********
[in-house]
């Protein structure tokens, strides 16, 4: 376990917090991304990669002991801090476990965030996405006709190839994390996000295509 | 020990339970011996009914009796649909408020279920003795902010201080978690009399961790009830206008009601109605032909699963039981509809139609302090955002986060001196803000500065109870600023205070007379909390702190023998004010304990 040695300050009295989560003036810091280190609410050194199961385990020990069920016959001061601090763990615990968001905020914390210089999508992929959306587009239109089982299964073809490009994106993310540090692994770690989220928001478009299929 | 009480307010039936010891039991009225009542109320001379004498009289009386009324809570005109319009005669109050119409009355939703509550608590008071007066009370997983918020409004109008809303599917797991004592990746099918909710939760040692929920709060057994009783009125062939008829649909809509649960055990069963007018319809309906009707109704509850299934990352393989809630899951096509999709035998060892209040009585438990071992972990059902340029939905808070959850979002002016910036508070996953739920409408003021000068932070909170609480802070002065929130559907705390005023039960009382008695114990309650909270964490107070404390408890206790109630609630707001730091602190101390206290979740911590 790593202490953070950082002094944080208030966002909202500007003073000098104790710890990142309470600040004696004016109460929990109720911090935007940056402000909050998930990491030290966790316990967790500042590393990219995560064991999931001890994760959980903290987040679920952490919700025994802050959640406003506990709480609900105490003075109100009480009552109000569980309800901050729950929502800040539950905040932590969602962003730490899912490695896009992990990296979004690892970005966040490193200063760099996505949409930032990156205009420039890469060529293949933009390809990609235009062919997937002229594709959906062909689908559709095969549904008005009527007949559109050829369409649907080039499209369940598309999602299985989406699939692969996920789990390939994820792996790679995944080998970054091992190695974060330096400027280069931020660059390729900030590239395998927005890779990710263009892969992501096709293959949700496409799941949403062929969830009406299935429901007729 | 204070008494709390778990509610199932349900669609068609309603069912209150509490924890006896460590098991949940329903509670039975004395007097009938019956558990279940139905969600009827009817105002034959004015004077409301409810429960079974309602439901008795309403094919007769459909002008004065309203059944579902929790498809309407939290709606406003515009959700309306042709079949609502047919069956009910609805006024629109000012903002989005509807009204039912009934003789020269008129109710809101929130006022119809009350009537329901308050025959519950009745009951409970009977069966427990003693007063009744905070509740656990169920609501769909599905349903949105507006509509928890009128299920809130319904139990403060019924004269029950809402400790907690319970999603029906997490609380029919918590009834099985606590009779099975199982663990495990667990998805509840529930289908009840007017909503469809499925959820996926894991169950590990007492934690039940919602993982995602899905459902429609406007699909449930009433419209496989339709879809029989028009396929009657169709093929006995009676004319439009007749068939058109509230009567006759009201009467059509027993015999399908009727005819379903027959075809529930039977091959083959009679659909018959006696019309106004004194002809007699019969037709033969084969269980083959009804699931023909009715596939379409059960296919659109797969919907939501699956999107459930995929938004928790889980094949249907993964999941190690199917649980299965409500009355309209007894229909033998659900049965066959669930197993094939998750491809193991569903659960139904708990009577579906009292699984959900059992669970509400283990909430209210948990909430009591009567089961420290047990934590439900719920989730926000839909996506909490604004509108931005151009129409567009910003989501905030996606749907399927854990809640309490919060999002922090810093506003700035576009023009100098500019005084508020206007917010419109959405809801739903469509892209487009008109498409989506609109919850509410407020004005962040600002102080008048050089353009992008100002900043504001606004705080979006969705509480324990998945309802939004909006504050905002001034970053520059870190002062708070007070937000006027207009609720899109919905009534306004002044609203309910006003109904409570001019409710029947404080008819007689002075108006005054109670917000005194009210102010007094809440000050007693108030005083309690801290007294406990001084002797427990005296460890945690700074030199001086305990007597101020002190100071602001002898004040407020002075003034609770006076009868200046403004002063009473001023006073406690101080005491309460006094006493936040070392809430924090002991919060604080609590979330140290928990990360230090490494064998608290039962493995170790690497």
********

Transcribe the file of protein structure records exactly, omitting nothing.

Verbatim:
[in-house]
């Protein structure tokens, strides 16, 4: 376990917090991304990669002991801090476990965030996405006709190839994390996000295509 | 020990339970011996009914009796649909408020279920003795902010201080978690009399961790009830206008009601109605032909699963039981509809139609302090955002986060001196803000500065109870600023205070007379909390702190023998004010304990 040695300050009295989560003036810091280190609410050194199961385990020990069920016959001061601090763990615990968001905020914390210089999508992929959306587009239109089982299964073809490009994106993310540090692994770690989220928001478009299929 | 009480307010039936010891039991009225009542109320001379004498009289009386009324809570005109319009005669109050119409009355939703509550608590008071007066009370997983918020409004109008809303599917797991004592990746099918909710939760040692929920709060057994009783009125062939008829649909809509649960055990069963007018319809309906009707109704509850299934990352393989809630899951096509999709035998060892209040009585438990071992972990059902340029939905808070959850979002002016910036508070996953739920409408003021000068932070909170609480802070002065929130559907705390005023039960009382008695114990309650909270964490107070404390408890206790109630609630707001730091602190101390206290979740911590 790593202490953070950082002094944080208030966002909202500007003073000098104790710890990142309470600040004696004016109460929990109720911090935007940056402000909050998930990491030290966790316990967790500042590393990219995560064991999931001890994760959980903290987040679920952490919700025994802050959640406003506990709480609900105490003075109100009480009552109000569980309800901050729950929502800040539950905040932590969602962003730490899912490695896009992990990296979004690892970005966040490193200063760099996505949409930032990156205009420039890469060529293949933009390809990609235009062919997937002229594709959906062909689908559709095969549904008005009527007949559109050829369409649907080039499209369940598309999602299985989406699939692969996920789990390939994820792996790679995944080998970054091992190695974060330096400027280069931020660059390729900030590239395998927005890779990710263009892969992501096709293959949700496409799941949403062929969830009406299935429901007729 | 204070008494709390778990509610199932349900669609068609309603069912209150509490924890006896460590098991949940329903509670039975004395007097009938019956558990279940139905969600009827009817105002034959004015004077409301409810429960079974309602439901008795309403094919007769459909002008004065309203059944579902929790498809309407939290709606406003515009959700309306042709079949609502047919069956009910609805006024629109000012903002989005509807009204039912009934003789020269008129109710809101929130006022119809009350009537329901308050025959519950009745009951409970009977069966427990003693007063009744905070509740656990169920609501769909599905349903949105507006509509928890009128299920809130319904139990403060019924004269029950809402400790907690319970999603029906997490609380029919918590009834099985606590009779099975199982663990495990667990998805509840529930289908009840007017909503469809499925959820996926894991169950590990007492934690039940919602993982995602899905459902429609406007699909449930009433419209496989339709879809029989028009396929009657169709093929006995009676004319439009007749068939058109509230009567006759009201009467059509027993015999399908009727005819379903027959075809529930039977091959083959009679659909018959006696019309106004004194002809007699019969037709033969084969269980083959009804699931023909009715596939379409059960296919659109797969919907939501699956999107459930995929938004928790889980094949249907993964999941190690199917649980299965409500009355309209007894229909033998659900049965066959669930197993094939998750491809193991569903659960139904708990009577579906009292699984959900059992669970509400283990909430209210948990909430009591009567089961420290047990934590439900719920989730926000839909996506909490604004509108931005151009129409567009910003989501905030996606749907399927854990809640309490919060999002922090810093506003700035576009023009100098500019005084508020206007917010419109959405809801739903469509892209487009008109498409989506609109919850509410407020004005962040600002102080008048050089353009992008100002900043504001606004705080979006969705509480324990998945309802939004909006504050905002001034970053520059870190002062708070007070937000006027207009609720899109919905009534306004002044609203309910006003109904409570001019409710029947404080008819007689002075108006005054109670917000005194009210102010007094809440000050007693108030005083309690801290007294406990001084002797427990005296460890945690700074030199001086305990007597101020002190100071602001002898004040407020002075003034609770006076009868200046403004002063009473001023006073406690101080005491309460006094006493936040070392809430924090002991919060604080609590979330140290928990990360230090490494064998608290039962493995170790690497």